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Internet Runs Out Of IP Addresses

The supply of IPv4 addresses is technically exhausted. It's time to accelerate the transition to IPv6.

Thomas Claburn

February 3, 2011

3 Min Read

The pool of Internet addresses has officially been drained. Four non-profit Internet administrative groups -- the Internet Corporation for Assigned Names and Numbers (ICANN), the Number Resources Organization (NRO), the Internet Architecture Board (IAB) and the Internet Society -- said at a press conference in Miami, Florida, on Wednesday that the supply of IPv4 addresses has been depleted.

"This is a major turning point in the ongoing development of the Internet," said Rod Beckstrom, ICANN’s president and CEO, in a statement.

The situation however isn't imminently dire: It's not as if companies or individuals who want to launch a Web site will be unable to do so. There are likely to be addresses to be had for months if not years, and the dwindling supply may be extended through network addressing tricks. But the limits of IPv4 are no longer theoretical.

With the last remaining IPv4 addresses allocated -- two blocks of IP addresses, about 33 million, were assigned to the Regional Internet Registry (RIR) for the Asia Pacific region earlier this week and the five final blocks were doled out in conjunction with the press conference -- Internet service and network providers may finally be motivated to deploy equipment that supports IPv6, an updated version of the Internet Protocol designed to be IPv4's successor.

IPv4 addresses take the form of four octets -- four sets of numbers ranging from 0 to 255 separated by periods. They can describe about 4.3 billion addresses (2^32), which generally then get associated with an Internet domain name through the DNS system. IPv6 addresses are expressed using eight sets of four-digit hexidecimal numbers and can represent 2^128 possible addresses, enough that it's difficult to foresee IPv6 address exhaustion ever being a problem.

Beckstrom said that the Internet technical community has been planning for this day and that IPv6 adoption is now of paramount importance, in order for Internet-related innovation to continue.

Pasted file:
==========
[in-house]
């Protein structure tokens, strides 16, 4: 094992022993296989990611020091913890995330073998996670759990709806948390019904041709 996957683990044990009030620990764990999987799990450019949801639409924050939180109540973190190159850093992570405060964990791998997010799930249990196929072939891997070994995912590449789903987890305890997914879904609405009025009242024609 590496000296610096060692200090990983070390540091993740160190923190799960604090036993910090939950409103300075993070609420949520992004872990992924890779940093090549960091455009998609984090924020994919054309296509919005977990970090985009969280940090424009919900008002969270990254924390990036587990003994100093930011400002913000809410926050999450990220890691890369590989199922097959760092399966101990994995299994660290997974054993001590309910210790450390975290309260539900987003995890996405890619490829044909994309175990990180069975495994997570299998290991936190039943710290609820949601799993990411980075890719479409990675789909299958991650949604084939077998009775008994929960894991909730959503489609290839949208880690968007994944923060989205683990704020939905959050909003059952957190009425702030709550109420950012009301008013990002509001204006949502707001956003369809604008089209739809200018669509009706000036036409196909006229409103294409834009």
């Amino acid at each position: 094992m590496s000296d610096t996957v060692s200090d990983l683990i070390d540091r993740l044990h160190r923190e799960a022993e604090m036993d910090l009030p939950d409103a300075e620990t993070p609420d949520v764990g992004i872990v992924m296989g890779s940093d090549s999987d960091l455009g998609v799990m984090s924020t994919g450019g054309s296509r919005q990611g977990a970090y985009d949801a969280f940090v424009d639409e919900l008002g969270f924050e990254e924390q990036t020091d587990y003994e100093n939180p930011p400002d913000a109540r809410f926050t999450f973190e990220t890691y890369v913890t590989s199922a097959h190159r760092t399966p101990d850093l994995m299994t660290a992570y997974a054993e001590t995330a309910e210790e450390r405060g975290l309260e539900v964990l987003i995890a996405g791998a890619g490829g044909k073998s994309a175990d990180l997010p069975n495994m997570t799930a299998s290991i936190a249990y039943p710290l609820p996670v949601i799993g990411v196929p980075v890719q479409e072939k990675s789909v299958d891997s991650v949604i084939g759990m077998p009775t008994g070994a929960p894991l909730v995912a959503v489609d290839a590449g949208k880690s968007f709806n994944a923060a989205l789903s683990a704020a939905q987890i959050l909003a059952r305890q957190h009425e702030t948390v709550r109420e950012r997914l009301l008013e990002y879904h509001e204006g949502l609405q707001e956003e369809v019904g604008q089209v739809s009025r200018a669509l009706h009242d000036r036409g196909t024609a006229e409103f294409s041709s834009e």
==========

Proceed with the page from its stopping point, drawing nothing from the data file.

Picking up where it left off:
IPv6 is not widely adopted yet. According to Google, only about 0.2% of Google visitors would be capable of accessing an IPv6 version of Google search if the company offered such a service.

Help is on the way, slowly. On June 8, 2011, the Internet Society will be staging an event called World IPv6 Day. At that time, Akamai, Cisco, Facebook, Google, Microsoft, Limelight Networks, Juniper Networks, Yahoo, and a handful of other organizations will be enabling IPv6 on their networks, though only as a 24-hour test.

While the transition from IPv4 to IPv6 is taking place, expect speculators to try to exploit the situation, as happens when any resource becomes scarce.

Martin Hannigan, a member of the American Registry for Internet Numbers (ARIN) advisory board, acknowledged that there's an underground market for IP address blocks, despite the existence of legitimate transfer mechanisms. He anticipates that in the five to ten years it will take for the IPv6 transition to take hold, there's likely to be black market trade in IP addresses and that prices will rise. But he suggests such activity could actually accelerate IPv6 adoption, by making it more cost effective than IPv4.

Whatever happens, the transition won't come soon enough.

About the Author(s)

Thomas Claburn

Editor at Large, Enterprise Mobility

Thomas Claburn has been writing about business and technology since 1996, for publications such as New Architect, PC Computing, InformationWeek, Salon, Wired, and Ziff Davis Smart Business. Before that, he worked in film and television, having earned a not particularly useful master's degree in film production. He wrote the original treatment for 3DO's Killing Time, a short story that appeared in On Spec, and the screenplay for an independent film called The Hanged Man, which he would later direct. He's the author of a science fiction novel, Reflecting Fires, and a sadly neglected blog, Lot 49. His iPhone game, Blocfall, is available through the iTunes App Store. His wife is a talented jazz singer; he does not sing, which is for the best.

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